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‘In the Life’ paved way for generation of black gay men

I first learned that I had the power to become, to define myself beyond the circumstance of my birth, through the cultural pride my parents instilled in me and my brother. Our home was enriched with artifacts of black genius. There were books and albums of art titans such as Lorraine Hansberry, James Baldwin, the Temptations, Coltrane and Labelle. There was the framed “Free Angela Davis” portrait posted so high her regal afro nearly touched our living room ceiling.

Through the acknowledgment of record, this little black boy was shown his past and thus felt assured a place in the world. “When I speak of home, I mean not only the familial constellation from which I grew, but the entire black community: the black press, the black church, black academicians, the black literati, and the black left.”

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ATL gay promoters and activists honor legacy of MLK

Atlanta HIV / AIDS activst Craig Washington

Dr. Martin Luther King Jr. noted that the gulf between different groups of people was widened not only by outright racism, but also by the unspoken acceptance of the status quo. Although the white and black gay populations in King’s hometown have gained tremendous vibrancy and clout since his era, modern Atlanta’s gay social scene can sometimes feel as segregated as 1950s lunch counters and water fountains.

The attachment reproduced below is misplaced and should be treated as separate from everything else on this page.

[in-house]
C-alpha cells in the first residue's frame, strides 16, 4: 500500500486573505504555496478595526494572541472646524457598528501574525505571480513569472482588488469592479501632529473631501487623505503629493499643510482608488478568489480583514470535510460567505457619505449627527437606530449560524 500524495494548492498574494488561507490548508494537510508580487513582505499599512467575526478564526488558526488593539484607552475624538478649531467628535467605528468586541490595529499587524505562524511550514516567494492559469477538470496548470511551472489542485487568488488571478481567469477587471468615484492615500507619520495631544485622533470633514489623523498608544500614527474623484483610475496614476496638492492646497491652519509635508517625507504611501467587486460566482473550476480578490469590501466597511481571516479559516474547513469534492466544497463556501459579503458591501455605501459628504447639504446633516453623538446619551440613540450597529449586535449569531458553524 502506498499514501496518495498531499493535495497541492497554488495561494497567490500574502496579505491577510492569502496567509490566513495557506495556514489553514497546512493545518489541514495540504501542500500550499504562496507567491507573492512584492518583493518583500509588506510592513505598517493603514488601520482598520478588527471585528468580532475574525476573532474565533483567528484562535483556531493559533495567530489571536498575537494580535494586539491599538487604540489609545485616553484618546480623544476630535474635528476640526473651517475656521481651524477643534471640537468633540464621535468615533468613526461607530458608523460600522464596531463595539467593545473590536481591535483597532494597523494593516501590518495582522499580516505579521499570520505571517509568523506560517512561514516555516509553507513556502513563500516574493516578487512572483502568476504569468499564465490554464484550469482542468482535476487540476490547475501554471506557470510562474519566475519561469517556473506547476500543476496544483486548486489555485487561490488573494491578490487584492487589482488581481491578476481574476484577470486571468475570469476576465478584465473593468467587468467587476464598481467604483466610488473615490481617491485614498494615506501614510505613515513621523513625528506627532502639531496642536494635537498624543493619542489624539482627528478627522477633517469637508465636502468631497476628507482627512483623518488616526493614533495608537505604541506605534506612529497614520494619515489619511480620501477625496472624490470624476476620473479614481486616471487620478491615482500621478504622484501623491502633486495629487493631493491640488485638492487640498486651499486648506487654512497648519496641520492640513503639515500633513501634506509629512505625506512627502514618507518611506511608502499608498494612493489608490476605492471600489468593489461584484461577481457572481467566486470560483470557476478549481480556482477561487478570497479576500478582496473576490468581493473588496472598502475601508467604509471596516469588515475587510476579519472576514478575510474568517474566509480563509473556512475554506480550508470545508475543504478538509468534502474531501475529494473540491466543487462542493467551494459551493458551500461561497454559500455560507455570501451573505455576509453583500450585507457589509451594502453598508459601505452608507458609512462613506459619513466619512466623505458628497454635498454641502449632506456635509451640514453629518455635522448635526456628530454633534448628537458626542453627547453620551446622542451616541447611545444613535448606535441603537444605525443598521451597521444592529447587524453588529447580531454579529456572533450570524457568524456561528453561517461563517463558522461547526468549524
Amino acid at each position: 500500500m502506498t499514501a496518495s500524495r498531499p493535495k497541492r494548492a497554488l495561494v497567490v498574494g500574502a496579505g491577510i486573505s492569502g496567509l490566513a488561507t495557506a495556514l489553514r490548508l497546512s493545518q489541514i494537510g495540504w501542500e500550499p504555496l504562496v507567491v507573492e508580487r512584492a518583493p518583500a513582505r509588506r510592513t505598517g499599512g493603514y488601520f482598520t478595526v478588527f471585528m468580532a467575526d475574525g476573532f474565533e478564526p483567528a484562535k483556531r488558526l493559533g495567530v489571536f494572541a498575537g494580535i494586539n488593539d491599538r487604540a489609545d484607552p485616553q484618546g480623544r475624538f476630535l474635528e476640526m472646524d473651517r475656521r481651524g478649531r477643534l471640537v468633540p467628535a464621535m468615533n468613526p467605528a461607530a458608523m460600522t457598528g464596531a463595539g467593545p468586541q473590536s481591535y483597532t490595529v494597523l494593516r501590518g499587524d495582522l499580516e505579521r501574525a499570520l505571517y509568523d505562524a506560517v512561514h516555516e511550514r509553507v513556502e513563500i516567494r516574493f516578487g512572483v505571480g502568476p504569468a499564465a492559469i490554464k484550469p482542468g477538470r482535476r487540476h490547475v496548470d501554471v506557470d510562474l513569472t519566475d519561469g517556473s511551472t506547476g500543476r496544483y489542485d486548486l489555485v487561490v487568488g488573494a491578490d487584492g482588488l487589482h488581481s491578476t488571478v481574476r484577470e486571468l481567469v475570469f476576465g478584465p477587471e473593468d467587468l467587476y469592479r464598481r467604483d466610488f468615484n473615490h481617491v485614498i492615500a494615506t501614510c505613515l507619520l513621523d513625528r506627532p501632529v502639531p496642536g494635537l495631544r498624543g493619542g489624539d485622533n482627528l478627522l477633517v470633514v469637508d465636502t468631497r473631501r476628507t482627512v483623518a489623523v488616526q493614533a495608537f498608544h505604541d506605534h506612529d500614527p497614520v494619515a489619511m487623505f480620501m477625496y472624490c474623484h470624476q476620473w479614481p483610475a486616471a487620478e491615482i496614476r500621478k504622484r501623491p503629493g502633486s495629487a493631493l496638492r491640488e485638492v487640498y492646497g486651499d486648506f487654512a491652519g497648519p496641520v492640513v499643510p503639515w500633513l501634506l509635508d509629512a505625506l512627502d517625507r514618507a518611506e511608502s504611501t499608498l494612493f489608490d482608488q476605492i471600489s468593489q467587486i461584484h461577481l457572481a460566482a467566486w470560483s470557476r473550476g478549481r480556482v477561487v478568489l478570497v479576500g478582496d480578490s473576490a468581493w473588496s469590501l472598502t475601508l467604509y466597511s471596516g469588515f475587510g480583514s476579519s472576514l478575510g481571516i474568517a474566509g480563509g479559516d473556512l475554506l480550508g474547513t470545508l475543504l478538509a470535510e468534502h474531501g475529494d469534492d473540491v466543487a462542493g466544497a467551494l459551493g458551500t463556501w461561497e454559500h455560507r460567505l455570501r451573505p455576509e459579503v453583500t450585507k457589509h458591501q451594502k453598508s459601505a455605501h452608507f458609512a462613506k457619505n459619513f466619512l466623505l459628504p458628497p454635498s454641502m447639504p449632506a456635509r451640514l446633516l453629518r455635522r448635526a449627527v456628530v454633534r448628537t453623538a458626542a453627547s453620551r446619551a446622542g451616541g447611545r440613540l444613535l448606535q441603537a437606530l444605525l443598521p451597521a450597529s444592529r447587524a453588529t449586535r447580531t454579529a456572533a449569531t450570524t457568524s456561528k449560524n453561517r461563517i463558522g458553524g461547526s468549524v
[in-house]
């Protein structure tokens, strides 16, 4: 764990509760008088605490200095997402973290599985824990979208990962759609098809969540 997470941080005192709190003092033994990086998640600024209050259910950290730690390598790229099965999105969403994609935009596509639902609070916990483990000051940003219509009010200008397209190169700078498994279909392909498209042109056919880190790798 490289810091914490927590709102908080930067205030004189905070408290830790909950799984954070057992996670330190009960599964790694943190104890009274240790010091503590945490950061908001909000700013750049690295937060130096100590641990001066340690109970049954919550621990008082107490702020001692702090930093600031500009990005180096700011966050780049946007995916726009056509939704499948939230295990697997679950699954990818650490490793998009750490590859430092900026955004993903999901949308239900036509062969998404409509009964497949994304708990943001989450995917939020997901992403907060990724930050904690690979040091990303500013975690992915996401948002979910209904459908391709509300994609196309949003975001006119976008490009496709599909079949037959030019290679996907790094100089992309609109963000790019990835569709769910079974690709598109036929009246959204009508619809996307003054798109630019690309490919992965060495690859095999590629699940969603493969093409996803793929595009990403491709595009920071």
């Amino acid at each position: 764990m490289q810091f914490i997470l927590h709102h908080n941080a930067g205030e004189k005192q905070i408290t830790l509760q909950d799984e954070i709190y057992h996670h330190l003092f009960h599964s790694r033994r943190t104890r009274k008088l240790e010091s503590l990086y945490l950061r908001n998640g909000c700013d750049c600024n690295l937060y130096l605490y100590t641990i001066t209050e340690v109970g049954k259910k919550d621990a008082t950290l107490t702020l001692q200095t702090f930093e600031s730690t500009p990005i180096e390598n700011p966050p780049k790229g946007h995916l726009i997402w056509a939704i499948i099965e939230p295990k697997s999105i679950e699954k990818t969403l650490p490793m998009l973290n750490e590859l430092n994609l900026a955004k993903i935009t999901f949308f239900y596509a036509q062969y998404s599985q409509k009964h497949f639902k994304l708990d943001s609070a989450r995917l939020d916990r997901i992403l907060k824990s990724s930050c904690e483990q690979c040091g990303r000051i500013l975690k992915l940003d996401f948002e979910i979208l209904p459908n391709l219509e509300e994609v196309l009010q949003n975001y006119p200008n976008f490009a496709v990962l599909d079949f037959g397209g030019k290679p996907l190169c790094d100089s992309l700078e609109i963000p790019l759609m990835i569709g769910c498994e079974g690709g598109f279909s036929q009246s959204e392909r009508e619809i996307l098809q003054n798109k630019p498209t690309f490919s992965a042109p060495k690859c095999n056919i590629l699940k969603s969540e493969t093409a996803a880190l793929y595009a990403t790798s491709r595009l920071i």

“We’re creatures of habit, and we tend to stick to things and people that we are accustomed to,” says Gregory Allen, CEO of Xtreme Entertainment, which hosts “The Lion’s Den” parties. “We tend to stay in our own neighborhoods, we tend to party in our own circles.

“There are so many subsets of the LGBT community, and without actually taking the initiative or making the effort to really bring the cultures together, everyone just goes to their own corner — African-Americans partying in their own circle, Caucasians partying in their own circle, Hispanics partying in their own circle,” he adds.

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Craig Washington believes he’s on a ‘sacred’ journey to educate and save lives

Craig Washington, left, and the 2009 Atlanta AIDS Walk

Craig Washington, 50, says being a face of the 20th annual AIDS Walk Atlanta is “poetic.”

“I think there’s something very poetic … there’s an arc of growth and change to come from 25 years ago in the summer of ’85, being terrified and somewhat ashamed,” he says.

“And just operating on faith but not a lot of evidence and not wanting or willing to have anyone know that I was positive, to lending my name and my image as being openly HIV positive,” he adds. “It speaks a lot of how, not so much how much I’ve grown or changed, but also how the society I’m a part of has changed. … That to a certain extent has made room for me to do that.”